I ran across a recipe (bouillabaisse) that calls for pastis, but grocery stores in my area don't carry pastis. Is there a substitute for pastis? Thank you!

  • Dear all, a reminder: if you have an idea what to use, please post it as an answer, or not at all. Comments are not suited for that.
    – rumtscho
    Jan 29, 2019 at 12:45

2 Answers 2


Yes. In recipes like bouillabaisse, Pernod, Ouzo, Sambuca, or Ricard would all work as substitutes. Basically, almost any anise-flavored liqueur will work, although you might steer clear of high-alchohol ones like Raki.

If your local liquor selection is really poor, then maybe either skip it entirely, or add 1/4 tsp ground anise seed to the recipe and some dry white vermouth.

  • I've looked, but none of the four substitutes you mentioned (Pernod, Ouzo, Sambuca, or Ricard) are in stock at grocery stores in my city...
    – thefarseer
    Jan 29, 2019 at 0:06
  • 2
    Are you visiting grocery stores that carry liquor? I don't know where you are, some places you need to go to an actual liquor store.
    – FuzzyChef
    Jan 29, 2019 at 0:49
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    I'd steer clear of raki entirely, unless you know exactly which raki it is. Different countries use the name for completely different drinks.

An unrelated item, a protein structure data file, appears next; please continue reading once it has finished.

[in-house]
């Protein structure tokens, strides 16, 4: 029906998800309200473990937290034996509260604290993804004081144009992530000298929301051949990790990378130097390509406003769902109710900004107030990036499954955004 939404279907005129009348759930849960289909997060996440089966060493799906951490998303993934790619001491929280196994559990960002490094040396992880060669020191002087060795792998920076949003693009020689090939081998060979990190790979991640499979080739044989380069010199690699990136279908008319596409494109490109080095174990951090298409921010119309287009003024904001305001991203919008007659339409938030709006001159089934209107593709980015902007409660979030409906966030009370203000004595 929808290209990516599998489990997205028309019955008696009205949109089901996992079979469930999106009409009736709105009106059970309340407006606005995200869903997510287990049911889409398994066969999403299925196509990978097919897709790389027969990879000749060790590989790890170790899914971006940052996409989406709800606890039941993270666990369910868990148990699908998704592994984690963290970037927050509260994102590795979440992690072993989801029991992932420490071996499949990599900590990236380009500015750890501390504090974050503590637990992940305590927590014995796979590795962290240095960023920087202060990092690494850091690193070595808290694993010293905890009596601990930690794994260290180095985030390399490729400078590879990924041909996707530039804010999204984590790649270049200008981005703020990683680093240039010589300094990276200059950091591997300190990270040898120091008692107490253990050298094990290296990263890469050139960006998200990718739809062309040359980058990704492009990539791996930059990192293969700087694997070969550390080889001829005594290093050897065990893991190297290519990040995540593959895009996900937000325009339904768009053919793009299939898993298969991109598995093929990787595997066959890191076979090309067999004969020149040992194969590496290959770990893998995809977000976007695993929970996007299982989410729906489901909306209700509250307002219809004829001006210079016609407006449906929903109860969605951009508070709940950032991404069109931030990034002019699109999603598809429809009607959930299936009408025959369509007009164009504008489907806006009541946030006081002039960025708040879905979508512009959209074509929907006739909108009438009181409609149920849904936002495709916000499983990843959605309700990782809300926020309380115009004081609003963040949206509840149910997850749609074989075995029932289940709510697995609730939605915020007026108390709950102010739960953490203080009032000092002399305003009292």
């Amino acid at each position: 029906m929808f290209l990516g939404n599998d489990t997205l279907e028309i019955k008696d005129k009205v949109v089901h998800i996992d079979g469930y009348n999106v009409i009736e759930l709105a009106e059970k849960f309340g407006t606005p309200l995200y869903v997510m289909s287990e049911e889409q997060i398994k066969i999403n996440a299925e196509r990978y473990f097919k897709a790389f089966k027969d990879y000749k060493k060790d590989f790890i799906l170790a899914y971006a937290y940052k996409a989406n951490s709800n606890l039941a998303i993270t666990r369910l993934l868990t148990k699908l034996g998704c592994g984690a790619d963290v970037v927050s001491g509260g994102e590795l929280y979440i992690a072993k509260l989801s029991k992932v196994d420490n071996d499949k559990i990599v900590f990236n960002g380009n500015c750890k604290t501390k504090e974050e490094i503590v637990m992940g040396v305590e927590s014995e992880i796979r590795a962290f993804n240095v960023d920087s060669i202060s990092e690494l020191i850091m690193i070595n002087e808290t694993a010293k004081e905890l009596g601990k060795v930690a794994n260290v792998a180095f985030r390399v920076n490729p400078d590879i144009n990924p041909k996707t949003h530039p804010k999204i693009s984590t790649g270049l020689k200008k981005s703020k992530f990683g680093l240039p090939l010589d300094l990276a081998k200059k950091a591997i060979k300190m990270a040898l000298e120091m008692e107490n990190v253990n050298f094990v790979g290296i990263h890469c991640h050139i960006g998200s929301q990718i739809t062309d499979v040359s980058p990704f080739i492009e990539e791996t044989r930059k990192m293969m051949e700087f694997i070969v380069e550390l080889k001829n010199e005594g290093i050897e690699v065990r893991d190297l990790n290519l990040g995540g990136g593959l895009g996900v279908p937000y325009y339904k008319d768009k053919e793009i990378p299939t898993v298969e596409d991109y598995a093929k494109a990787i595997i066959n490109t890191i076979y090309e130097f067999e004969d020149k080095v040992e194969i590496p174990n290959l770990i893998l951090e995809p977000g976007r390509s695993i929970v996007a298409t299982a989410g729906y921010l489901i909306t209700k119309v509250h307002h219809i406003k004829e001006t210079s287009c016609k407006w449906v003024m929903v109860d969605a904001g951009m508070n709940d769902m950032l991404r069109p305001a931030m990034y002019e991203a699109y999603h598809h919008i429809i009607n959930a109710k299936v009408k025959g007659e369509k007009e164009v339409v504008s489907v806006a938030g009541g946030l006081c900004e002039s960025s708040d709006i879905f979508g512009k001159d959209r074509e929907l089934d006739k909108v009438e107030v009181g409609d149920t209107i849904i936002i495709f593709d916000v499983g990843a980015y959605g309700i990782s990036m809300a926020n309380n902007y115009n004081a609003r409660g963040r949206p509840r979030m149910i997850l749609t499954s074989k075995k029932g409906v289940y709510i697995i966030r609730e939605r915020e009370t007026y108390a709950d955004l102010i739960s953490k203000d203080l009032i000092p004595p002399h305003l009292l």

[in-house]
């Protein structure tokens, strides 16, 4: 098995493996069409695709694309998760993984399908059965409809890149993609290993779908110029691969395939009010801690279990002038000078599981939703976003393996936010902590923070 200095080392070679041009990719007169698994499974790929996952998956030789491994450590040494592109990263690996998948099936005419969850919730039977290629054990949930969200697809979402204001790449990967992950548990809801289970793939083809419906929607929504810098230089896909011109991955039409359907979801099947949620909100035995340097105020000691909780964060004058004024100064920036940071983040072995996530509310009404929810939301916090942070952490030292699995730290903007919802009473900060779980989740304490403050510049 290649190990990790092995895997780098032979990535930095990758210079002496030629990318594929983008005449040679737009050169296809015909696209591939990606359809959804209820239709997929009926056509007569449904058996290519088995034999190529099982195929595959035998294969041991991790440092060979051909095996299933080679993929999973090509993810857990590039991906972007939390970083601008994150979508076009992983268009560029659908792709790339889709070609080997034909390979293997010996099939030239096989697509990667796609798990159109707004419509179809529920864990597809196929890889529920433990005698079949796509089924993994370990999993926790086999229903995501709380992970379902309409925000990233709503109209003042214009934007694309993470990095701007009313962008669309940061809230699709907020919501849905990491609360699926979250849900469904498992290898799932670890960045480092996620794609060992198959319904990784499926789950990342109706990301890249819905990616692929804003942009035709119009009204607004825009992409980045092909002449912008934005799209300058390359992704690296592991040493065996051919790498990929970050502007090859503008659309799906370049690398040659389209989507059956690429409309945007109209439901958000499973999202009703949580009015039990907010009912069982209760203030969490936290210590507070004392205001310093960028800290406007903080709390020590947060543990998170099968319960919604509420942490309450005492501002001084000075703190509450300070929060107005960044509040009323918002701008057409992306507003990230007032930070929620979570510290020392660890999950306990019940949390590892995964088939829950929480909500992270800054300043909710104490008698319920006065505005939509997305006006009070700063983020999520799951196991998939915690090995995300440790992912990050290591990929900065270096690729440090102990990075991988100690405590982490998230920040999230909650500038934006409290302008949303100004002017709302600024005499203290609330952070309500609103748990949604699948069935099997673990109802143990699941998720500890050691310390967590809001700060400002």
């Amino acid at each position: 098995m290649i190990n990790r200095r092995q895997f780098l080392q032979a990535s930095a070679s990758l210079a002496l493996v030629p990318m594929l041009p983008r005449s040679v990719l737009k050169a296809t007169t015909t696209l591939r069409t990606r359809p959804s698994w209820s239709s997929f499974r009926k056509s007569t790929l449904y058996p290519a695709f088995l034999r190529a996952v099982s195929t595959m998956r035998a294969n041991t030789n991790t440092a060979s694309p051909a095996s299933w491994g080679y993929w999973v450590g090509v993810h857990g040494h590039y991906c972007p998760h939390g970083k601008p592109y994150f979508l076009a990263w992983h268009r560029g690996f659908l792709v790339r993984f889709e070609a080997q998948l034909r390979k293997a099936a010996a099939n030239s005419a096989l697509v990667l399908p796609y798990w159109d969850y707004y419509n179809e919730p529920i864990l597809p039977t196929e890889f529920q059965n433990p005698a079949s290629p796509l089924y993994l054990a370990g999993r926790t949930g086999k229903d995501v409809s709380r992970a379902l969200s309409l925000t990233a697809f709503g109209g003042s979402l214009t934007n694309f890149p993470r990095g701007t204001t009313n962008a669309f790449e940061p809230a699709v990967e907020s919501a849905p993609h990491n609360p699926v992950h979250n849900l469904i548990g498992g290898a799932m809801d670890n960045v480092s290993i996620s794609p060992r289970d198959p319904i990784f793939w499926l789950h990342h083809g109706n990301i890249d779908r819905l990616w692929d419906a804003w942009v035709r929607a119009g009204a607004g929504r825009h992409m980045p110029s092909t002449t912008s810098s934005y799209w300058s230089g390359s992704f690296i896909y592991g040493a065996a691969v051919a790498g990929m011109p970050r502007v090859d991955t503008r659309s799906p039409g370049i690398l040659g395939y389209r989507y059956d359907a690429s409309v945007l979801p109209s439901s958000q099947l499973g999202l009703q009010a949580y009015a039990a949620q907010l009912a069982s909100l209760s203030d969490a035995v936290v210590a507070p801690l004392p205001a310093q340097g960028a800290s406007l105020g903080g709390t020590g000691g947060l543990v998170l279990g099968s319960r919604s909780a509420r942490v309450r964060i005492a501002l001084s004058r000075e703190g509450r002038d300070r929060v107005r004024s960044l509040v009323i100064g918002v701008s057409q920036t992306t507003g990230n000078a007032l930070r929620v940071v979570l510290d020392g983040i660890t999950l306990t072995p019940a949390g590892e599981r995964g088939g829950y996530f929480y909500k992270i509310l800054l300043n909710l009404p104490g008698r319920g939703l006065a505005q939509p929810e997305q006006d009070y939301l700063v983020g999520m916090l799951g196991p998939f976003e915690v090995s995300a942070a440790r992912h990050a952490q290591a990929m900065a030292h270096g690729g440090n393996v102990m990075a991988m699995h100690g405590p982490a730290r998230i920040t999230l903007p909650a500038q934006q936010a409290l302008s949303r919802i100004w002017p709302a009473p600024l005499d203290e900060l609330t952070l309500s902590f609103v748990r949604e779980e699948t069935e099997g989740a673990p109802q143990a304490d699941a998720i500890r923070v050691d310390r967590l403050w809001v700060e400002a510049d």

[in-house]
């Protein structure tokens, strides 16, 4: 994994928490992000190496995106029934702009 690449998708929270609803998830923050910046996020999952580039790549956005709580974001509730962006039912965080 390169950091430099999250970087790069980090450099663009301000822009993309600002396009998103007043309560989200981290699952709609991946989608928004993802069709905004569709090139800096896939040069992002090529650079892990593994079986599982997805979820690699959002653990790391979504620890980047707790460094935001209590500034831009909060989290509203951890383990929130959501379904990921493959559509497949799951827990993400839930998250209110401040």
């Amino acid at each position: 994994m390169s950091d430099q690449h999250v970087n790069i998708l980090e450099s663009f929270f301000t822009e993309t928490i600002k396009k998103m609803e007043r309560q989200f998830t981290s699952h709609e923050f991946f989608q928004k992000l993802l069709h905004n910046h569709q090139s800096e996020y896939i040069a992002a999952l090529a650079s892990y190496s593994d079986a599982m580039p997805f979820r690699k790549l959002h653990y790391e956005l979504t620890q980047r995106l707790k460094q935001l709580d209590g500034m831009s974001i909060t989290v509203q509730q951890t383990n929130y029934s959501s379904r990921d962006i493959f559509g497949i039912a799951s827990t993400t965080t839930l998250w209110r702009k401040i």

– Tetsujin
    Jan 29, 2019 at 10:08
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    True - in Sri Lanka, raki is fermented coconut water! Jan 29, 2019 at 21:22
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    This doesn't help answer the question, but just in the interest of general accuracy, Ricard is a brand of pastis; it's right there on the label: Ricard Pastis de Marseille. And Pernod is arguably pastis as well - that is, if you're referring to Pernod (Classic). Pernod now (that is, again) makes absinthe as well, which might be a good substitute for pastis, though it's much higher in alcohol.
    – Juhasz
    Jan 29, 2019 at 22:23

You could make cacciucco instead, which is similar but from farther down the coast (Viareggio/Livorno in Tuscany). Both dishes make use of local fish though, so I would expect that to be a bigger problem than finding pastis.

  • One can make cioppino or whatever fish soup then. I don't see how this answers to the question.
    – Alchimista
    Feb 5, 2019 at 10:34
  • Yes you can. My point was only that these (similar) recipes depend so much on local ingredients that you can't replicate them exactly anyway. So why not follow a similar recipe without pastis? Feb 5, 2019 at 16:24
  • I see now. It mostly relies on the fresh fush available.
    – Alchimista
    Feb 6, 2019 at 8:51

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